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A revised sedimentary and biostratigraphical architecture for the Type Llandovery area, Central Wales

Published online by Cambridge University Press:  29 October 2012

JEREMY R. DAVIES*
Affiliation:
British Geological Survey, c/o Institute of Geography and Earth Sciences, Aberystwyth University, Aberystwyth, SY23 3DB, UK
RICHARD A. WATERS
Affiliation:
Department of Geology, National Museum of Wales, Cathays Park, Cardiff, CF10 3NP, UK
STEWART G. MOLYNEUX
Affiliation:
British Geological Survey, Keyworth, Nottingham, NG12 5GG, UK
MARK WILLIAMS
Affiliation:
Department of Geology, University of Leicester, University Road, Leicester, LE1 7RH, UK
JAN A. ZALASIEWICZ
Affiliation:
Department of Geology, University of Leicester, University Road, Leicester, LE1 7RH, UK
THIJS R. A. VANDENBROUCKE
Affiliation:
UMR 8217 du CNRS: Géosystèmes, Université Lille 1, bâtiment SN5, Avenue Paul Langevin, 59655 Villeneuve d'Ascq cedex, France
JACQUES VERNIERS
Affiliation:
Ghent University, WE13 Palaeontology, Krijgslaan 281 S8, BE-9000 Ghent, Belgium
*
Author for correspondence: jrdav@bgs.ac.uk

Abstract

The global standard for the Llandovery Series (early Silurian) in central Wales is re-assessed in the light of detailed geological surveying, biostratigraphical sampling and a rigorous examination of published datasets. A new sedimentary and biostratigraphical architecture is presented. Key graptolite, brachiopod, acritarch and, for the first time, chitinozoan assemblages are critically assessed. Upper Hirnantian to Aeronian strata record events that followed the Late Ordovician glacial maximum and comprise a series of progradational sequences bounded by flooding surfaces, but inferred still to be glacioeustatic in origin. Significant faunal renewals associated with many of the flooding levels underpin their potential for international recognition. Compound non-sequences are a feature of proximal parts of the system where erosion associated with fault footwall uplift was an important process. Extensive slump sheets contribute to further stratal loss and displacement in distal facies. A re-assessment of the Aeronian Stage GSSP reveals shortcomings with the biostratigraphical criteria used in its selection. Telychian portions of the succession display the disrupting effects of intra-Wenlock synsedimentary sliding; hence the relevance of key published fossil assemblages and the criteria used to erect the stage GSSP are undermined. However, the Llandovery area remains one of the best studied early Silurian successions in the world. This, together with regional considerations, supports the retention of the series standard in mid Wales where the contiguous deep-water basinal succession affords internationally cited exposure of richly graptolitic facies for the whole series and, significantly, for the post-sedgwickii Biozone interval.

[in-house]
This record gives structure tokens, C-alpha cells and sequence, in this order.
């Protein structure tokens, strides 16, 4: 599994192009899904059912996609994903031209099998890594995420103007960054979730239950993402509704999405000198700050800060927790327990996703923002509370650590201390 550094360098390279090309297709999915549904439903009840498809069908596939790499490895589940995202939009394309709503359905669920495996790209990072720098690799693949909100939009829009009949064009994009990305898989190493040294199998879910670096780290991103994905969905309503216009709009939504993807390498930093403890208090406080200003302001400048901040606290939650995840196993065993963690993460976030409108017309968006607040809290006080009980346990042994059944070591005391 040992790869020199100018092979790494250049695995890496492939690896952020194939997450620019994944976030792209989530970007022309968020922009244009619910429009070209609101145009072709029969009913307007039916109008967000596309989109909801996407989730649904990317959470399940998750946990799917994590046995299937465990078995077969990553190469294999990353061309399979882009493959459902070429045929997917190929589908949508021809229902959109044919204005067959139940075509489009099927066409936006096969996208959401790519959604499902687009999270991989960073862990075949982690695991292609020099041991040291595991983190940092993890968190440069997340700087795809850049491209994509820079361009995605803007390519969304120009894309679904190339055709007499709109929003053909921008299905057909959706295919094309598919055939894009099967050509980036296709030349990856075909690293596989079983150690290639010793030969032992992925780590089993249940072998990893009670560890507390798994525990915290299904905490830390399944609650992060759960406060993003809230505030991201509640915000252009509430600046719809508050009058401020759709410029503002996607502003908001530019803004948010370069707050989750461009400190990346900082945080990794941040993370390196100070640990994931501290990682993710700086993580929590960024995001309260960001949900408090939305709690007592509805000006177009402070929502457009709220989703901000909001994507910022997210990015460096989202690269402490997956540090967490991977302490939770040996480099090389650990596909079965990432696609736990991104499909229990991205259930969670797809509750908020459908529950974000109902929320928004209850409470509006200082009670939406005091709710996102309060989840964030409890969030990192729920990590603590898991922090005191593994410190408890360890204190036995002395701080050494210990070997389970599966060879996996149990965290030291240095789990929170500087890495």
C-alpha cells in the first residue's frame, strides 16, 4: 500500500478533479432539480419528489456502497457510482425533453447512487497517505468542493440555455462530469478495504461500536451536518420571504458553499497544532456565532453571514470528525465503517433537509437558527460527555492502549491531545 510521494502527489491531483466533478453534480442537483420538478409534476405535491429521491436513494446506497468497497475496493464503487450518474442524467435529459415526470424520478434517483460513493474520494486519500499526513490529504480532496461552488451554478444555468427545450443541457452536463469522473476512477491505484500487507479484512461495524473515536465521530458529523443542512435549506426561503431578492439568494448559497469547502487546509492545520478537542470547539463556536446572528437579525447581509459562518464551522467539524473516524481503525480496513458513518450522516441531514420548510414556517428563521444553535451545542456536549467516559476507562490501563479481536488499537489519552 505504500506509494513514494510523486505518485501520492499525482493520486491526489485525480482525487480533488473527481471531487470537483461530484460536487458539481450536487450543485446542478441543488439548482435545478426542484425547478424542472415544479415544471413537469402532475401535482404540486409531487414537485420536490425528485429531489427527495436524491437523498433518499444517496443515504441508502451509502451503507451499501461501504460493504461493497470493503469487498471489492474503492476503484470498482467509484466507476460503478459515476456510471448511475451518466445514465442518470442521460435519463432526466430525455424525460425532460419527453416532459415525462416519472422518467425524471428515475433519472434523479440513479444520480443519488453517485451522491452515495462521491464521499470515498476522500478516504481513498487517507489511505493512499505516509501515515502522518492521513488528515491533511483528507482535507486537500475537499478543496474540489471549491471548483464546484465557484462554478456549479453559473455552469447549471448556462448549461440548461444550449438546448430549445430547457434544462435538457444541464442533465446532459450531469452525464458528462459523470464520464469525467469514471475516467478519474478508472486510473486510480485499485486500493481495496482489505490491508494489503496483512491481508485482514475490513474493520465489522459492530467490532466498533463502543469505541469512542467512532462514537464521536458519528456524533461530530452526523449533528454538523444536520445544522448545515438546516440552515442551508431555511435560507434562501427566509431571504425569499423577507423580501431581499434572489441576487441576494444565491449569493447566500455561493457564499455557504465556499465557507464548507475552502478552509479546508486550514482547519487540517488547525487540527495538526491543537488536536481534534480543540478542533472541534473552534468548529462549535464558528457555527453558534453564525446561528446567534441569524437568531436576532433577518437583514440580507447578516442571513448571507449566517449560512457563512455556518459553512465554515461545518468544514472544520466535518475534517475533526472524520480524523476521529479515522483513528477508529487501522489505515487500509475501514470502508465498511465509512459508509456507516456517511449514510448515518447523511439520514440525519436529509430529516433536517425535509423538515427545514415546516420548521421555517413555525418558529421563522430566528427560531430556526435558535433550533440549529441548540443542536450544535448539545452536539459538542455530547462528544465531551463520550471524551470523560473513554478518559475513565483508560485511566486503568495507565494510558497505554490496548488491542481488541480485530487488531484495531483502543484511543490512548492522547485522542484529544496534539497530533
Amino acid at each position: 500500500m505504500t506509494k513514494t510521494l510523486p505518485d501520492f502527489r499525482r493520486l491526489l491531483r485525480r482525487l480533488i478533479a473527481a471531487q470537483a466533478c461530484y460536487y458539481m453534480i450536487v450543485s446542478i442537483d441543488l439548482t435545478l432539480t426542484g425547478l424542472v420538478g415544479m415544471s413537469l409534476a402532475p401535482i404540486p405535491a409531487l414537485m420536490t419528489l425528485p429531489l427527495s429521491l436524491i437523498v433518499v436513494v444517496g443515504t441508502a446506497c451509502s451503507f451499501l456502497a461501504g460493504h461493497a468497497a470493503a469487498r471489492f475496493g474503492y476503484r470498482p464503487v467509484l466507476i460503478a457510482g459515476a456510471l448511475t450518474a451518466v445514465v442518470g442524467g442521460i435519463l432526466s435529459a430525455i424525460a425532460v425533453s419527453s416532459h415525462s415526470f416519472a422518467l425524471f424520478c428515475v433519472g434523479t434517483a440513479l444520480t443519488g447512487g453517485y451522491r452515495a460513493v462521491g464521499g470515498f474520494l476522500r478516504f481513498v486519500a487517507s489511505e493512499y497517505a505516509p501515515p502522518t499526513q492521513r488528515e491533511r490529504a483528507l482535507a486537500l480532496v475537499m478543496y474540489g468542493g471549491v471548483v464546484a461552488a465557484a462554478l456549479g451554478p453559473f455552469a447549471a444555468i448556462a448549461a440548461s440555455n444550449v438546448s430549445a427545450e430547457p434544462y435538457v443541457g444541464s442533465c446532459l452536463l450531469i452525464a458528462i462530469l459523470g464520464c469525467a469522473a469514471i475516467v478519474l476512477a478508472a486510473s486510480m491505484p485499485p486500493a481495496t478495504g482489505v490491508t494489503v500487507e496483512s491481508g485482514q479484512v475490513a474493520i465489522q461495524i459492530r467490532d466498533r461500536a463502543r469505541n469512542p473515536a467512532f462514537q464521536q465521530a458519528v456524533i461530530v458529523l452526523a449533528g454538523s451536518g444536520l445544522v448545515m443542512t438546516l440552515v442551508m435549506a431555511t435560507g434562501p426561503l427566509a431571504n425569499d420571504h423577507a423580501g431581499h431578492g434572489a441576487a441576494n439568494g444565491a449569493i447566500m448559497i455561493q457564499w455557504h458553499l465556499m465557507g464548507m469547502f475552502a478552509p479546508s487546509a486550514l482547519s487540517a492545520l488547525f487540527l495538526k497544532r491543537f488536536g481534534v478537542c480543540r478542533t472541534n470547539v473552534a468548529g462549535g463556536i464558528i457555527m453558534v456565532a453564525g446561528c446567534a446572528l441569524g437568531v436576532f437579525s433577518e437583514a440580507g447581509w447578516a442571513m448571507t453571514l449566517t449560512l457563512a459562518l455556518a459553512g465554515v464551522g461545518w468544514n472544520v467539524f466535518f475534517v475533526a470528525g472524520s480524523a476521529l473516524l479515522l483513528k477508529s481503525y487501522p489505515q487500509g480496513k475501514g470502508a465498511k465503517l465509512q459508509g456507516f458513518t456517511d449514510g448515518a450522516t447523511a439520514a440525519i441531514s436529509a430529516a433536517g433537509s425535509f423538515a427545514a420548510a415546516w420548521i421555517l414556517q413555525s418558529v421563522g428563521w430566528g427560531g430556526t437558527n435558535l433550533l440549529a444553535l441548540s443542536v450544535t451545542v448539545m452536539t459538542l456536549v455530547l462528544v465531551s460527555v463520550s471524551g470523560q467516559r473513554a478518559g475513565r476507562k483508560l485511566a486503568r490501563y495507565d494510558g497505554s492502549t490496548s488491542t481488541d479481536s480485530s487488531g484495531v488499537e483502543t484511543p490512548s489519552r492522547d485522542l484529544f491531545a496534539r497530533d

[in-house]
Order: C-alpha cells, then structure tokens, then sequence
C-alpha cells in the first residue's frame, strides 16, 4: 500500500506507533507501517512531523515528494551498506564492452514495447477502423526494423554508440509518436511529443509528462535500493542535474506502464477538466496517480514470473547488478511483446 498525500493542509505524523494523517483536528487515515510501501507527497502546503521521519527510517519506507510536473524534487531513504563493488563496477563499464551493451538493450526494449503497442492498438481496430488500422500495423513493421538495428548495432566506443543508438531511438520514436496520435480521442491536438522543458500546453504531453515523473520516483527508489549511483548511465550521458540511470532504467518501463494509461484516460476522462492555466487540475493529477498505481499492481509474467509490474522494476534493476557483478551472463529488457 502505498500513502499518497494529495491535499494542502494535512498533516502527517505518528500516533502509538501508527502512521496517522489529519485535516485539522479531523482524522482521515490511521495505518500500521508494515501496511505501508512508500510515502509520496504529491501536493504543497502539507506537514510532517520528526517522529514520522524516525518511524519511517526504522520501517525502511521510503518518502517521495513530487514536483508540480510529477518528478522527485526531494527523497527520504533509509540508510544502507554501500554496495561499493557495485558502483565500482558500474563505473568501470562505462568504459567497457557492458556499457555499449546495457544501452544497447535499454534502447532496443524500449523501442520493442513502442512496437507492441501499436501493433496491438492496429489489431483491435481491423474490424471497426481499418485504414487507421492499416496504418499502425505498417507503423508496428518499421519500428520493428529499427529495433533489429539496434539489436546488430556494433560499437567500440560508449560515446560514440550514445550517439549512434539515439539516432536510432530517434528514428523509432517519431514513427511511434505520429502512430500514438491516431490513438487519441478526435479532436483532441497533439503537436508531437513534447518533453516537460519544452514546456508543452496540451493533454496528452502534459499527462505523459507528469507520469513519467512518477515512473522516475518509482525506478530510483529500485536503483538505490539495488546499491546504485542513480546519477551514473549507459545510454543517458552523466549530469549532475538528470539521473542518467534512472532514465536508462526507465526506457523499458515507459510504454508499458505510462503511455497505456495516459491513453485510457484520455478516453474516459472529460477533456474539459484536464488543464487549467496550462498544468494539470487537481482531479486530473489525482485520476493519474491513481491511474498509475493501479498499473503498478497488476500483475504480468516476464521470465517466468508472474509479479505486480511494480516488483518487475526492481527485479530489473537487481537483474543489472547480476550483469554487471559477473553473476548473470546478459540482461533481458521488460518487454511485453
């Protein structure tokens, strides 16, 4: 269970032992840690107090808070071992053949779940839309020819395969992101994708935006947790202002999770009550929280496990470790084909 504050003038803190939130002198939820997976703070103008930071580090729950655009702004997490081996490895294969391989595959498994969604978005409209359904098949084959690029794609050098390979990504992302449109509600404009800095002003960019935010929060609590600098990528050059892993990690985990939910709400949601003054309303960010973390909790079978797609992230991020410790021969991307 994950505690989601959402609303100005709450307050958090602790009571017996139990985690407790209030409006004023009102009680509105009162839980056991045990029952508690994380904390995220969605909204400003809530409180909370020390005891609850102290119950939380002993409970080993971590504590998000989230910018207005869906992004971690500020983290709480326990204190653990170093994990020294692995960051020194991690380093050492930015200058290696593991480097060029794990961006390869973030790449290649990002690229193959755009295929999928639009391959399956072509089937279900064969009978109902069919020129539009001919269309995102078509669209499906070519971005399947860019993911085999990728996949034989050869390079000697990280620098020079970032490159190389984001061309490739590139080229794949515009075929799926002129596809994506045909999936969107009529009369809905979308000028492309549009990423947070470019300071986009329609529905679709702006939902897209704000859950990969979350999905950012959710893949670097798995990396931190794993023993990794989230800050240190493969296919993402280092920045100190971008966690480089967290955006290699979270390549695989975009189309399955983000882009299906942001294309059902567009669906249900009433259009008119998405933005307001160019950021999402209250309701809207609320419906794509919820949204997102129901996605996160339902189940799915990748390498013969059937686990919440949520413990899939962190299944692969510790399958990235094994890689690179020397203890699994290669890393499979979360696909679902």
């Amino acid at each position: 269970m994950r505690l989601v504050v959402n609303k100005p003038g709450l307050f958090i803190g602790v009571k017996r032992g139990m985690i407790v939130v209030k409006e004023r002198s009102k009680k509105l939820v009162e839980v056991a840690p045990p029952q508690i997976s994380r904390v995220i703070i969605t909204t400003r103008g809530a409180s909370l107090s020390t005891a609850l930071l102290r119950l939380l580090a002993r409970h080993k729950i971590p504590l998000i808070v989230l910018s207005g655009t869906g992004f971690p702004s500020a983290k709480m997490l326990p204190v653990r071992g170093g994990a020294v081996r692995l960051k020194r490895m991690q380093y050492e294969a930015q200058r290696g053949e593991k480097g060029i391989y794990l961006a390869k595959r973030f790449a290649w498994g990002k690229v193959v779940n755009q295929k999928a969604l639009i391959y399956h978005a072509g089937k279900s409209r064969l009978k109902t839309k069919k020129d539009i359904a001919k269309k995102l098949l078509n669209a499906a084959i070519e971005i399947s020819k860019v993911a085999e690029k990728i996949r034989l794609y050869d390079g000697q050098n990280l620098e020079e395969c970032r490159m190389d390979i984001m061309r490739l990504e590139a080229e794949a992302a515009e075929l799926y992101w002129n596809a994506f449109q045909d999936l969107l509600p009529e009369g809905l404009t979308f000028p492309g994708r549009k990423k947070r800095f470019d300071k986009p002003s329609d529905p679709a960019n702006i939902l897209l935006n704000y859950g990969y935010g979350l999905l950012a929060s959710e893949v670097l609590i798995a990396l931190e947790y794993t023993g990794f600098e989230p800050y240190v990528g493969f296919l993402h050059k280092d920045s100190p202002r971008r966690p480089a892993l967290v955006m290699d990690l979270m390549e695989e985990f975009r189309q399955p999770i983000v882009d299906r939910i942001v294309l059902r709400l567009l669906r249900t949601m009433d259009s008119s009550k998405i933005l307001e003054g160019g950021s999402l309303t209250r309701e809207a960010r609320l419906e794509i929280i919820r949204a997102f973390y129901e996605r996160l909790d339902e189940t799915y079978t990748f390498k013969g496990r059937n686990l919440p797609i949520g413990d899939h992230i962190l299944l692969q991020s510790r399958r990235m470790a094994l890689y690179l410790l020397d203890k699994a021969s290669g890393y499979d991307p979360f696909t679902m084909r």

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Original Articles
Copyright
Copyright © Cambridge University Press 2012

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A revised sedimentary and biostratigraphical architecture for the Type Llandovery area, Central Wales
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A revised sedimentary and biostratigraphical architecture for the Type Llandovery area, Central Wales
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